OOS 9-9 - Thermal and hydric relations of Australian tropical rainforest frogs: A long way from constant

Tuesday, August 9, 2016: 10:30 AM
Grand Floridian Blrm G, Ft Lauderdale Convention Center
Ross A. Alford, College of Marine and Environmental Science, James Cook University, Townsville, Australia, Jodi J. L. Rowley, Australian Museum, Sydney, Australia, Elizabeth A Roznik, Department of Integrative Biology, University of South Florida, Tampa, FL and Robert Puschendorf, School of Biological Sciences, Plymouth University, Plymouth, United Kingdom
Background/Question/Methods: Tropical rainforests are often thought of as having relatively constant environmental conditions.  Amphibians that inhabit them have been regarded as experiencing environments that depend largely on their general habitat; many publications, for example, discuss “stream-dwelling” amphibians as a group that shares a common environment. If this was correct, environmental effects on the ecological interactions of these species should be similar across individuals, species, and time. We examined this hypothesis by tracking individual “stream-dwelling” rainforest frogs of five species (Litoria lesueuri complex, L. lorica, L. nannotis, L. rheocola, and L. serrata) , and collecting information on the thermal and moisture environments each individual experienced.  We did this by using a combination of temperature-sensitive radio transmitters, harmonic direction finding, infrared temperature measurement, and physical models of frogs placed in their retreat and activity sites.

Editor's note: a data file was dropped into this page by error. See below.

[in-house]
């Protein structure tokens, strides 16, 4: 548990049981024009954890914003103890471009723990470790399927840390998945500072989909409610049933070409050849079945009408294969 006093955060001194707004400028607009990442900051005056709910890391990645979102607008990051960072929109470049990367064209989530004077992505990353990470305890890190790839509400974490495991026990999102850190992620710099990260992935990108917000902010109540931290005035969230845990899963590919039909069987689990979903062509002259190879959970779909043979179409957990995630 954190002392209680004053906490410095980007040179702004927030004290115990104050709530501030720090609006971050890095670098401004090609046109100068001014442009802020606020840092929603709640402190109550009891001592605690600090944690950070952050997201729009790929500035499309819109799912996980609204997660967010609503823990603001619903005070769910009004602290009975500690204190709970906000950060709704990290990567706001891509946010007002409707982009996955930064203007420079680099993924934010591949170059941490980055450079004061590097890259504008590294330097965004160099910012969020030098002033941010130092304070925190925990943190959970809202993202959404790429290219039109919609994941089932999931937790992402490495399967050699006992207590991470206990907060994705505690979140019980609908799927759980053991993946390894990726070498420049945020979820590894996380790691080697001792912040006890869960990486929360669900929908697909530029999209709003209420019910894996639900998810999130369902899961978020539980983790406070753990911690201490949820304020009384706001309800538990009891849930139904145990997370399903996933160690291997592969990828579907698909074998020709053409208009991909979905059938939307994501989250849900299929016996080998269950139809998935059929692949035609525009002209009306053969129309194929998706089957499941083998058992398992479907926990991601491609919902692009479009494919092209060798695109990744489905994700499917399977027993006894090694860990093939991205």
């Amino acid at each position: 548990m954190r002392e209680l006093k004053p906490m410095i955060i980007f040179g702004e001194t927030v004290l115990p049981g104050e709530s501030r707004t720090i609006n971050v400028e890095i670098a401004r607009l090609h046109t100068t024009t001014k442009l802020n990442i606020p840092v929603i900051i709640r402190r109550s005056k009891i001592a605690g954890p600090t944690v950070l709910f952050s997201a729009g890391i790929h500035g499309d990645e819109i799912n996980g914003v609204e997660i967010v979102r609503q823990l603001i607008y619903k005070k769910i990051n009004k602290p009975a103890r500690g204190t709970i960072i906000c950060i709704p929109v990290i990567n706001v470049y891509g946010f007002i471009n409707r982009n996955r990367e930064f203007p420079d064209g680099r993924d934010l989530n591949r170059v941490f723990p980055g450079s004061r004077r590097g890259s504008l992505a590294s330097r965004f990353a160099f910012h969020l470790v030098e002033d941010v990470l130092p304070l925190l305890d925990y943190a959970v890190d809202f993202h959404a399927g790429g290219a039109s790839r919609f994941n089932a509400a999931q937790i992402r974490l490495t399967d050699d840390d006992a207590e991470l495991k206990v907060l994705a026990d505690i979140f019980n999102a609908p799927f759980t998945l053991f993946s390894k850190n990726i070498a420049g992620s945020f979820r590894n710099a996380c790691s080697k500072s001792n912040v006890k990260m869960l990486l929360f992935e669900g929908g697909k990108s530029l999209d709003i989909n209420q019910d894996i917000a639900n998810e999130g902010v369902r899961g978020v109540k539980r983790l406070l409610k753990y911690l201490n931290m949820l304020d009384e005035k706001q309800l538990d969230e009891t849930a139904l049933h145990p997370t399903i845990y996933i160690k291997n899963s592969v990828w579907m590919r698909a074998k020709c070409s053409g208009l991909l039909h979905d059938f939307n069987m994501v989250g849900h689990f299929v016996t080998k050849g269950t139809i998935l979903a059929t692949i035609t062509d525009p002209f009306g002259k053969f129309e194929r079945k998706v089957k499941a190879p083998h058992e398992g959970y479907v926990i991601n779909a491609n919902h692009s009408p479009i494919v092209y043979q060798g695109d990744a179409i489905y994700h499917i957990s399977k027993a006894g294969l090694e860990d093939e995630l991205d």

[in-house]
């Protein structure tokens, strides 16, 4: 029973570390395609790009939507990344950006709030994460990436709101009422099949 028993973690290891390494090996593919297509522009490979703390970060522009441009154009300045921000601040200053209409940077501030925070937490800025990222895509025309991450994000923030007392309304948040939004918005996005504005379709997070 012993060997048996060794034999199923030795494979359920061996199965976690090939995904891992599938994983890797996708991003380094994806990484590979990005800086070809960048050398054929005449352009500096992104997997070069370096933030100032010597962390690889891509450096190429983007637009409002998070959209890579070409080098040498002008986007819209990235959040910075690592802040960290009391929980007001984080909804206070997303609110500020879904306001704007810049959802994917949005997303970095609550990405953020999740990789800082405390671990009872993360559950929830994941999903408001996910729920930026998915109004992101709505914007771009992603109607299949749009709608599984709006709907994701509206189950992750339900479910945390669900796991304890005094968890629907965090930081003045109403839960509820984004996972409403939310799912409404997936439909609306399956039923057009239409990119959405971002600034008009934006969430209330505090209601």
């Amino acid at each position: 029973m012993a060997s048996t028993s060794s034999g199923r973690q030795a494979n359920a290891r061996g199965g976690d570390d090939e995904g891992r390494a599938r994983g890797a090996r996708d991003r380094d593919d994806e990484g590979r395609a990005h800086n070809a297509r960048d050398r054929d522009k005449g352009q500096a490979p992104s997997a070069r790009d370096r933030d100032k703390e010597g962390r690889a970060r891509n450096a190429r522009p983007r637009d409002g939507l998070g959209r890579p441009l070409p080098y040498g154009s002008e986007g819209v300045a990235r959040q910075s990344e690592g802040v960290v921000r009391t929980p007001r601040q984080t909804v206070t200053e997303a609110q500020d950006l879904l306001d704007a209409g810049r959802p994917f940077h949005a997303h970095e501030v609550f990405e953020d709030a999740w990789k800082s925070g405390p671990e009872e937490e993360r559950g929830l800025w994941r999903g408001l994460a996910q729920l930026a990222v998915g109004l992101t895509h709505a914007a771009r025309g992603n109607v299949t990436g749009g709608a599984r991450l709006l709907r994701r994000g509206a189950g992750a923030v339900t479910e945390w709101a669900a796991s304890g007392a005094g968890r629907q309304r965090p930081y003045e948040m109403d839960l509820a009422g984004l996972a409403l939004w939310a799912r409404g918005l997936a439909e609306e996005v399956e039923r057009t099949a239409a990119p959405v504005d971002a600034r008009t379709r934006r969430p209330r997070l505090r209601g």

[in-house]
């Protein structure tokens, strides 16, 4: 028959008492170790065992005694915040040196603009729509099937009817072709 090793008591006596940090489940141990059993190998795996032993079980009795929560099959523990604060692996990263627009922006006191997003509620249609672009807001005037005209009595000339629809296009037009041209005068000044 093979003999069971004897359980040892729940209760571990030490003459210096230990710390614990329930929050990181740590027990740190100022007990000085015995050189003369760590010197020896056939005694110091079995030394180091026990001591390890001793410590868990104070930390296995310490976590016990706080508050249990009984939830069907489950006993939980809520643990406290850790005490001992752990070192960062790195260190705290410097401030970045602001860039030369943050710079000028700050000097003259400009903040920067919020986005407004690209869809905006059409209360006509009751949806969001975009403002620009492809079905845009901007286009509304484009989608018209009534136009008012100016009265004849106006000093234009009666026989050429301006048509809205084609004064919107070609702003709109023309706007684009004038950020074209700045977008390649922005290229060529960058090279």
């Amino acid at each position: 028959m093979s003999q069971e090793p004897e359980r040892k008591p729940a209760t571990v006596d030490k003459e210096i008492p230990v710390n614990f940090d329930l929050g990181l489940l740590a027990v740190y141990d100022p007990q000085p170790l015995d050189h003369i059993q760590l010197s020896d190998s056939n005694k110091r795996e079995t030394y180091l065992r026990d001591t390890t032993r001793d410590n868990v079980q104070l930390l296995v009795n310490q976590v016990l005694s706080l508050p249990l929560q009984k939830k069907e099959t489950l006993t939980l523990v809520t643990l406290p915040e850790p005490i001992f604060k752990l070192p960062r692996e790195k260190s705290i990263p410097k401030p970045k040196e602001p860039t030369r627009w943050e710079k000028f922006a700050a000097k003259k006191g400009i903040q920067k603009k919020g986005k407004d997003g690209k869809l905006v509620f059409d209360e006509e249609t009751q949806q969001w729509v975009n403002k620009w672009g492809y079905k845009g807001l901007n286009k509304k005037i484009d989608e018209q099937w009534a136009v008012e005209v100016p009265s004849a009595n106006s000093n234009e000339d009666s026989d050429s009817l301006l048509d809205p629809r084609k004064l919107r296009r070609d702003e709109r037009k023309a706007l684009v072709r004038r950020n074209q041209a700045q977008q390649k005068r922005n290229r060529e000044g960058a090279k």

Results/Conclusions:  The temperature and moisture environments experienced by these “stream-dwelling” frogs varied greatly among individuals, species, and seasons.  Within species, their choices of retreat and activity sites strongly affected the temperature and moisture environments that individuals experienced.  Diurnal body temperatures often differed by 10oC or more among individuals of the same species measured within relatively short time intervals.  Moisture environments selected by individuals also varied substantially within species, with some individuals choosing relatively dry and others relatively wet environments.  Median temperature and moisture environments also differed consistently among species, with some, such as L. lorica, and L. nannotis, usually choosing cooler, less desiccating environments. However individuals of these species sometimes experienced relatively warm body temperatures, moderately dry environments, or both.  The environments experienced at the individual and species levels differed between the winter dry and summer wet seasons.  These differences are potentially very important in determining how these species interact with the amphibian pathogen Batrachochytrium dendrobatidis.  The probability of infection of individuals by this pathogen depended on both individual body temperature and individual moisture environment; it was higher in moister conditions and in individuals that seldom experienced body temperatures outside the pathogen’s optimal range.  Detailed information on the environmental conditions experienced by species and individuals within species can thus be essential for understanding species interactions, even in tropical rainforests.